Animal Kingdom does a good job except for Dinoland. Now if they would have used a Lost Continent themed dinosaur area it would have worked. But the cheap Roadside Dino theme seems completely out of place.
From robert morris on March 24, 2014 at 12:42 PM
While I would love to see Ministry of Magic instead of Fear Factor, it could create a logistical nightmare for HHN. As they did layout Diagon Alley almost perfect for that cash cow not to be impeded.

I think a London Themed Theater hosting the Theme Park version of Wicked could work?

One of my biggest issues in MK is the Speedway being heard in the Circus Portion of Fantasyland...if they are going to keep the Speedway can we go to hybrids and eliminate the sound aspect...or make everyone's dream come true and bring Journey to the Center of the Earth to replace the Speedway.

From 72.238.37.87 on March 24, 2014 at 1:36 PM
Let's not forget, the "theme" of Islands of Adventure is that it is a collection of distinct islands. You walk across a bridge over water to get from island to island. If there's a weak link, it's the barely visible bridge between the Marvel and Toon Lagoon islands (although they need the least transition since both are based on printed comics).

For Universal Studios Florida, you refer to the "faux" studio sets, but they're not "faux" at all. Contrary to popular belief, USF is a fully functional studio that still uses its backlot sets (which also house the park's attractions) for production. Admittedly, they don't use them as much as they used to (most production takes place in the sound stages), but they do still use those sets for production, unlike their neighbor up the interstate.

http://studio.florida.universalstudios.com

From Robert Niles on March 24, 2014 at 2:31 PM
There are plenty of "fake" studio buildings at USF. Many of the early attraction buildings were designed to look like soundstages, though they would never see any production other than their various attractions.
From Anon Mouse on March 24, 2014 at 2:40 PM
I never thought Disney considered the concept of thematic transitions between lands. They did invent the spoke and hub design that every Disneyland has adopted. Once you decided on a land to visit, you're supposed to return to the hub to see another land. This doesn't always happen in reality, but this is as close to practical use of the hub and spoke design.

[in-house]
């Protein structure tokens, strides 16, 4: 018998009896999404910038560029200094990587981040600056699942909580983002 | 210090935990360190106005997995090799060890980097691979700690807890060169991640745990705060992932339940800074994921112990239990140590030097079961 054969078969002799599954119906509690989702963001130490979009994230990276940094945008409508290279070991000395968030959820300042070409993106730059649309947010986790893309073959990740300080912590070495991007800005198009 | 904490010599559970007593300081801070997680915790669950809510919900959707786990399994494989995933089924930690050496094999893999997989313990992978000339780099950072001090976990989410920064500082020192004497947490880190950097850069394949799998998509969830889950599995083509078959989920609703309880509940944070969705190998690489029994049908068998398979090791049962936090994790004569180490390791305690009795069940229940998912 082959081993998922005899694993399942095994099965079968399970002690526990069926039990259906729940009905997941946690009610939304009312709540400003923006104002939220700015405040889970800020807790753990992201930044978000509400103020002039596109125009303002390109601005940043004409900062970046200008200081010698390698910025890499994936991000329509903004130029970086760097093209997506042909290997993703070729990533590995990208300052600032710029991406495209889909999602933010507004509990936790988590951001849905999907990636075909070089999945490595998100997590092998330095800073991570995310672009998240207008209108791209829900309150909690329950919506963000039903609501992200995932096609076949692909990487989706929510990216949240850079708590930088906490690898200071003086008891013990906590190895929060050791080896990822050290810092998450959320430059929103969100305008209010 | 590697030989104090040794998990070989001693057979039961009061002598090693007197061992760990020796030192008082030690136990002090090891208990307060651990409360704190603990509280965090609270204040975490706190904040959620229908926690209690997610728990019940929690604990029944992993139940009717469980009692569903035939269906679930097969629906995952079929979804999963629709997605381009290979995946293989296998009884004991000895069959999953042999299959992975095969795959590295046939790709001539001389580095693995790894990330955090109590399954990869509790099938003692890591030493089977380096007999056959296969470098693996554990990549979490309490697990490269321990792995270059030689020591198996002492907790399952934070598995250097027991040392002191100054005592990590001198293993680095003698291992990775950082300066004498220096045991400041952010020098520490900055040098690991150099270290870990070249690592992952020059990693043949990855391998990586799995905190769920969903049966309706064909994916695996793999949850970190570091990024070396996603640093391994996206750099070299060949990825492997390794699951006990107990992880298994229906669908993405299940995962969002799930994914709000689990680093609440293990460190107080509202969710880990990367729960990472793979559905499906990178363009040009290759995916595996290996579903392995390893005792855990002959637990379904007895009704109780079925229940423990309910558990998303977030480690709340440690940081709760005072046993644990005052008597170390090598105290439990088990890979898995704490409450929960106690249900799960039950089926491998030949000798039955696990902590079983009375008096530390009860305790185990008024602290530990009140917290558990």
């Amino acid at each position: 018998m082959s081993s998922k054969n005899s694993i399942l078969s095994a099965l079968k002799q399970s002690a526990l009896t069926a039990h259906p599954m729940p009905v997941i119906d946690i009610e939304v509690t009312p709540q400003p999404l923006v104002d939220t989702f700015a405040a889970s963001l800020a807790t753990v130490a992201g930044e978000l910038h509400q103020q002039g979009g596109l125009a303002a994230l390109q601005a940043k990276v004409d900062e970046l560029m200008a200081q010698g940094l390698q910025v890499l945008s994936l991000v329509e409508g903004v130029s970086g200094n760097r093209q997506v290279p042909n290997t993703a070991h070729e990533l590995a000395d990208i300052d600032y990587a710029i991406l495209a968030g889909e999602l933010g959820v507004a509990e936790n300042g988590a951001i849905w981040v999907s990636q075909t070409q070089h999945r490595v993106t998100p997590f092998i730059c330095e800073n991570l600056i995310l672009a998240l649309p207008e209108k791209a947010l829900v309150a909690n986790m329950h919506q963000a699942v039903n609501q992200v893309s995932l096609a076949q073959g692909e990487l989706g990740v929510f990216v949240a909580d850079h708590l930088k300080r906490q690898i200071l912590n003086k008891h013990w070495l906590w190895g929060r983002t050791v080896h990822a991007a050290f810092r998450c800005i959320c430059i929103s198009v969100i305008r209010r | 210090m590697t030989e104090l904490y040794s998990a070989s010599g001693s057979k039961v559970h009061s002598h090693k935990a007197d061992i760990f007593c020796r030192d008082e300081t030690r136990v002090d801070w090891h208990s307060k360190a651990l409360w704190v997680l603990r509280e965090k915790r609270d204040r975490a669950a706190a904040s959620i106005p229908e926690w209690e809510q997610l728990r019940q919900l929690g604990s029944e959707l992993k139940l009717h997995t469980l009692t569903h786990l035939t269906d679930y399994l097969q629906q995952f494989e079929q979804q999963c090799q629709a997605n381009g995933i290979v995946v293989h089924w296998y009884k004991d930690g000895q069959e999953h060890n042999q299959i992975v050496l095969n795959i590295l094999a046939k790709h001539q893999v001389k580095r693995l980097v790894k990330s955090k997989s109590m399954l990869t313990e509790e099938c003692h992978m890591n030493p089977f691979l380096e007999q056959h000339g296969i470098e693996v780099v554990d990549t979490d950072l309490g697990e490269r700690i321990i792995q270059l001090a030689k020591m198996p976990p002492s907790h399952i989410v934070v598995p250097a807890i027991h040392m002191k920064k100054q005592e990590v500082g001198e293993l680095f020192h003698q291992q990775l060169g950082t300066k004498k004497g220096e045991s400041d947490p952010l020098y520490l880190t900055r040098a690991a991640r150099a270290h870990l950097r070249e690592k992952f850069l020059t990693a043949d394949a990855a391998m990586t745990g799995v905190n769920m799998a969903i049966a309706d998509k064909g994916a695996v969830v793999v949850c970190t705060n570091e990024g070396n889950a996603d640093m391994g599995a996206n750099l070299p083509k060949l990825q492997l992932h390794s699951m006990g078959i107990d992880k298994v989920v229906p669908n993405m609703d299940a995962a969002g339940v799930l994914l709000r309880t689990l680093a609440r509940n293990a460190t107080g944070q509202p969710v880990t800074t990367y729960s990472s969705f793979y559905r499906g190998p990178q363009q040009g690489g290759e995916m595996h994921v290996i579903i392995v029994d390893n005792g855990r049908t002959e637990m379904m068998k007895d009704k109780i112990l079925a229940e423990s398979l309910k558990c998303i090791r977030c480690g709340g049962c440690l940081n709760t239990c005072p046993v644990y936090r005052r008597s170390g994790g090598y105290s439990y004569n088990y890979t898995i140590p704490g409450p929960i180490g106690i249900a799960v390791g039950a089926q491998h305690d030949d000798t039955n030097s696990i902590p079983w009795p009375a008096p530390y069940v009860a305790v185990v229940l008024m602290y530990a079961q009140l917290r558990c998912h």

The original Disneyland does not have lands that "transition" thematically to the next land. They are silos with clear distinction. I recalled looking at the old maps of Disneyland. Each land was color coded to distinguish a land from its neighbor. It was soon clear that as Disneyland expanded and each attraction was at the heels of another land, transitions were put in place. This is not absolutely necessary for all lands.

You have a good idea to bring this up, but it falls apart with the EPCOT example. Each Country stands alone. There is no transition. There is enough space between Countries. People enter into the pathway that takes them to the next country. You don't enter a country from the midpoint, which was how the lands of the Magic Kingdom and other Disneylands are constructed.

From 205.188.117.16 on March 24, 2014 at 11:10 PM
Nice idea, Robert. And it's high time they ditched that Fear Factor show. It's well past it's "best before" date.
From 98.85.77.170 on March 25, 2014 at 12:06 AM
WDW ruined Walt's greatest transition from the real world to fantasy with the huge ugly bus stop right in front of the magic kingdom but at least they are easing the transition by making the hub and main street a giant parking lot.

From Russell Meyer on March 25, 2014 at 6:38 AM
It doesn't exist anymore, but one of the most clever ways create a transition between lands was what Hard Rock Park did with their music. They had different lands themed to different styles of music, and what they did was to have songs playing in the background that seamlessly transitioned between musical styles. You could hear a song like "Back in Black" playing normal, and then as you walked into the country music land, you could hear the same song done bluegrass style, or walk over to the Caribbean-themed beachfront to hear the song played with steel drums---very clever, and really rather surprising that other parks have not gone through the trouble to do something similar using music to make transitions between lands.
From Rob Pastor on March 25, 2014 at 6:58 AM
IOA does a pretty good job of music themed to the lands and the transitions between them.
From Jaiden Cohen on March 25, 2014 at 7:25 AM
I have an idea for transition between MIB and London
Something British
But it has to be a secret agent theme
I suggest buys the rights to...

James Bond

From Joseph Smith on March 25, 2014 at 11:31 AM
Three thoughts:

First, my favorite transition is between the hub at Disneyland and Adventureland. The bridge provides the change, but the highlight is how the ridge of the roof on a single building is themed to a Victorian-era building on one side, and an exotic tropical location on the other.

Second, agree that I don't see any problem in how Epcot's countries work. There doesn't need to be a belabored transition. It's simple enough that you go back to the waterfront and move from one to the next. Frankly, this worked better when all the countries didn't spill out with kiosks and clutter onto the waterfront; you used to need to go into them to experience and be immersed.